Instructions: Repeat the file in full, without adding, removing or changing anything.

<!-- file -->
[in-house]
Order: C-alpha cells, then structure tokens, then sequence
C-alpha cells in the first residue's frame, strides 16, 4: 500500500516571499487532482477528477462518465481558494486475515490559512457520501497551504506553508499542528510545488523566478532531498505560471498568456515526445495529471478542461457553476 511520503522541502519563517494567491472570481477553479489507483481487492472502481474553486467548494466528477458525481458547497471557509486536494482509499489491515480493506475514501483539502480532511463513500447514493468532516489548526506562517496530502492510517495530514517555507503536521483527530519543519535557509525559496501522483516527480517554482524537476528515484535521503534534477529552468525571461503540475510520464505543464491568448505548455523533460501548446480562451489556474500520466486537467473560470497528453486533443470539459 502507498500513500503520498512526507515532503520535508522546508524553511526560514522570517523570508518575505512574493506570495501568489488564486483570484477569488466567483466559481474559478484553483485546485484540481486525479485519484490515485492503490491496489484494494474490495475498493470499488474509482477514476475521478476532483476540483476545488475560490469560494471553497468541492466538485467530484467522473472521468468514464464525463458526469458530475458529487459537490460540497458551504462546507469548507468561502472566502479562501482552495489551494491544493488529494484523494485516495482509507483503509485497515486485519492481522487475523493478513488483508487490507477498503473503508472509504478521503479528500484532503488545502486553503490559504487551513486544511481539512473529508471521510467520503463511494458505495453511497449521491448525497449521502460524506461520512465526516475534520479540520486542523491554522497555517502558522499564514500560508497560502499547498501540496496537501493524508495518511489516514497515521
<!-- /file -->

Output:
[in-house]
Order: C-alpha cells, then structure tokens, then sequence
C-alpha cells in the first residue's frame, strides 16, 4: 500500500516571499487532482477528477462518465481558494486475515490559512457520501497551504506553508499542528510545488523566478532531498505560471498568456515526445495529471478542461457553476 511520503522541502519563517494567491472570481477553479489507483481487492472502481474553486467548494466528477458525481458547497471557509486536494482509499489491515480493506475514501483539502480532511463513500447514493468532516489548526506562517496530502492510517495530514517555507503536521483527530519543519535557509525559496501522483516527480517554482524537476528515484535521503534534477529552468525571461503540475510520464505543464491568448505548455523533460501548446480562451489556474500520466486537467473560470497528453486533443470539459 502507498500513500503520498512526507515532503520535508522546508524553511526560514522570517523570508518575505512574493506570495501568489488564486483570484477569488466567483466559481474559478484553483485546485484540481486525479485519484490515485492503490491496489484494494474490495475498493470499488474509482477514476475521478476532483476540483476545488475560490469560494471553497468541492466538485467530484467522473472521468468514464464525463458526469458530475458529487459537490460540497458551504462546507469548507468561502472566502479562501482552495489551494491544493488529494484523494485516495482509507483503509485497515486485519492481522487475523493478513488483508487490507477498503473503508472509504478521503479528500484532503488545502486553503490559504487551513486544511481539512473529508471521510467520503463511494458505495453511497449521491448525497449521502460524506461520512465526516475534520479540520486542523491554522497555517502558522499564514500560508497560502499547498501540496496537501493524508495518511489516514497515521